HUDSON–Twenty-two veterans in Columbia County recently had to reschedule medical and other appointments, and two ended up in the emergency room, because both vans used by the county’s Veteran’s Services Bureau to transport their clients had broken down.
Gary Flaherty, executive director the veterans bureau, included those facts in his report to the Human Services Committee of the county Board of Supervisors, which met Wednesday, July 15.
Mr. Flaherty told the committee that two days earlier “I searched around the county looking for someone to lend us a van.” He said the bureau was using a borrowed van, and as of Tuesday afternoon, one vehicle was back on the road. But mechanics suggested the other van might not be worth fixing. Fortunately, the fixed van was “the most important,” he said, explaining that it is big enough to carry people in wheel chairs. Mr. Flaherty said that the repairs will strain the bureau’s budget.
Supervisor William Hughes (D-Hudson 4th Ward) suggested that the next time the bureau needs to borrow a van, Mr. Flaherty might consider asking Coarc.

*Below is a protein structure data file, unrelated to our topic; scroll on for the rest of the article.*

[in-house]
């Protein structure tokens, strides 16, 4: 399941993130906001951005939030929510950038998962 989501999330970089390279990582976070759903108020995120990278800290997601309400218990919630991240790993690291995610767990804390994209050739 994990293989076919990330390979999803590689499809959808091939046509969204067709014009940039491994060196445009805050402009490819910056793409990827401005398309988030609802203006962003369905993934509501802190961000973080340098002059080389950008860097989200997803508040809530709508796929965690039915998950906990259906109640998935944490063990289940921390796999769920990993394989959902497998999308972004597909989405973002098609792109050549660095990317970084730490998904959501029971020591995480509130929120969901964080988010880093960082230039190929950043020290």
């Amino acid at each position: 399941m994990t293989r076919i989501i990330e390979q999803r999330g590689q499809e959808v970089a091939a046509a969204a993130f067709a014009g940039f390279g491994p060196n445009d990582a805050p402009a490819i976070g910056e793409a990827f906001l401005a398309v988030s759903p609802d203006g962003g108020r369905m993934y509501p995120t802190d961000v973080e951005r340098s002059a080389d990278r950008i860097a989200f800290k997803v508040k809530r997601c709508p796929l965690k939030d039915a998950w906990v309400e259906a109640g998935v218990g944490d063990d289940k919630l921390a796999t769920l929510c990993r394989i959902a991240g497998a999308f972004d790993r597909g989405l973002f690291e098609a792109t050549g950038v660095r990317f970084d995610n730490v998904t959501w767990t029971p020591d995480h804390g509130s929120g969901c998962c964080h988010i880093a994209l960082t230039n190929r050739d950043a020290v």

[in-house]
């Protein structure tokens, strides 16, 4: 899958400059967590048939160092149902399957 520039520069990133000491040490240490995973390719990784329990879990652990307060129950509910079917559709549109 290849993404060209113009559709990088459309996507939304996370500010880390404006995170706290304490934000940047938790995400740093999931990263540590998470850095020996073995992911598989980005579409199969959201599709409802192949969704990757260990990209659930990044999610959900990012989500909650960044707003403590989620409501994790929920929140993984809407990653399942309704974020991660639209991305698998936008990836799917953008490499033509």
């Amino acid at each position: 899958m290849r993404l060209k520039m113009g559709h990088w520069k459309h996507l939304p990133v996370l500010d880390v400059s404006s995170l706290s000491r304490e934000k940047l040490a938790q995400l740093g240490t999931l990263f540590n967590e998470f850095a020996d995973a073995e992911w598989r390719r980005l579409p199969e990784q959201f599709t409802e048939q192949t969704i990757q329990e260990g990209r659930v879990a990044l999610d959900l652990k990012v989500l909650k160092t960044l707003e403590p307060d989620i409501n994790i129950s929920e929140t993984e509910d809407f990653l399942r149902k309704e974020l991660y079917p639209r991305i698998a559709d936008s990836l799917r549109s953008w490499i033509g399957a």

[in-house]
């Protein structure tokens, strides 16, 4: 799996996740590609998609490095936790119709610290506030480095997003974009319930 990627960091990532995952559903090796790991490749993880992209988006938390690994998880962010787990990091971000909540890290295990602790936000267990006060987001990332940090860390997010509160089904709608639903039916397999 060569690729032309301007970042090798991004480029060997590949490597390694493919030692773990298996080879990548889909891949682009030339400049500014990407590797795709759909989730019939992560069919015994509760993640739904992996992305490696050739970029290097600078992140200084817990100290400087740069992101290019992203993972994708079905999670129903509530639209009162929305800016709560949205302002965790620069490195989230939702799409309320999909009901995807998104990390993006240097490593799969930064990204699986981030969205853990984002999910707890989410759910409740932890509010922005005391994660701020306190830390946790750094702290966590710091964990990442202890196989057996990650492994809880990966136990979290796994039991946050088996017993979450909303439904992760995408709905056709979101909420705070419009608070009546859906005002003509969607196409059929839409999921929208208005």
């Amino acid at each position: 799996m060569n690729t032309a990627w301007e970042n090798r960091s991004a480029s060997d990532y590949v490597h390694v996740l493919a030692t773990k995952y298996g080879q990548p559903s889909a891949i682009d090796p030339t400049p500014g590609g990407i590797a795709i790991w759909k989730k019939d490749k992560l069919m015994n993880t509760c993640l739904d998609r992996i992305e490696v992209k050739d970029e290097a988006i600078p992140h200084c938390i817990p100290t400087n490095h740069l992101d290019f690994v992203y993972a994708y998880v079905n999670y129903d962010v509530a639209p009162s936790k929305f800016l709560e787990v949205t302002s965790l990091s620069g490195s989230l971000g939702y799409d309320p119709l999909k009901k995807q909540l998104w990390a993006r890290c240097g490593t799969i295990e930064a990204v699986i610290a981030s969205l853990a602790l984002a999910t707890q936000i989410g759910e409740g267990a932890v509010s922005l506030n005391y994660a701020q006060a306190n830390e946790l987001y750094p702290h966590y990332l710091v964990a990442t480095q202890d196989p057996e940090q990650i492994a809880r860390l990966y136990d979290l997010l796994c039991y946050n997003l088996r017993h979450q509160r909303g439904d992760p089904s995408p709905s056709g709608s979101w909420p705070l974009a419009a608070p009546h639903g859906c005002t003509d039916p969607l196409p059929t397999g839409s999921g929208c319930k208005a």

Mr. Flaherty also reported:
- He has helped perform some rituals at veterans’ funerals
- Pilots of planes that sprayed Agent Orange on Vietnam are now eligible for Agent Orange victim benefits. Mr. Flaherty hopes that sailors serving on ships off the Vietnam coast while Agent Orange, a defoliant known to cause a range of human health problems, including some cancers, was being used will also become eligible for such benefits soon, even if they never set foot in Vietnam. Currently the only sailors eligible for such benefits are those whose boots touched Vietnamese soil or whose vessels traveled on rivers inside Vietnam. Mr. Flaherty said the toxic effects from exposure to Agent Orange extended to service personnel serving at sea along the Vietnam coast.
Also at the July 15 meeting the committee:
- Approved Kevin McDonald as administrator of the Office for the Aging. Supervisor Hughes said people have been “pleased and happy by Kevin’s mentality”
- Filled four vacancies at the county Department of Social Services (DSS) vacancies that have occurred because of resignations. A social services investigator, after three months on the job, “didn’t feel he could do it,” according to DSS Commissioner Kary Jablonka. And a caseworker left to work for a hotline position, which Mr. Jablonka said was a good stepping stone for career advancement.
The next meeting of the County Human Services Committee will take place Wednesday, August 19, 5 p.m. at 401 State Street.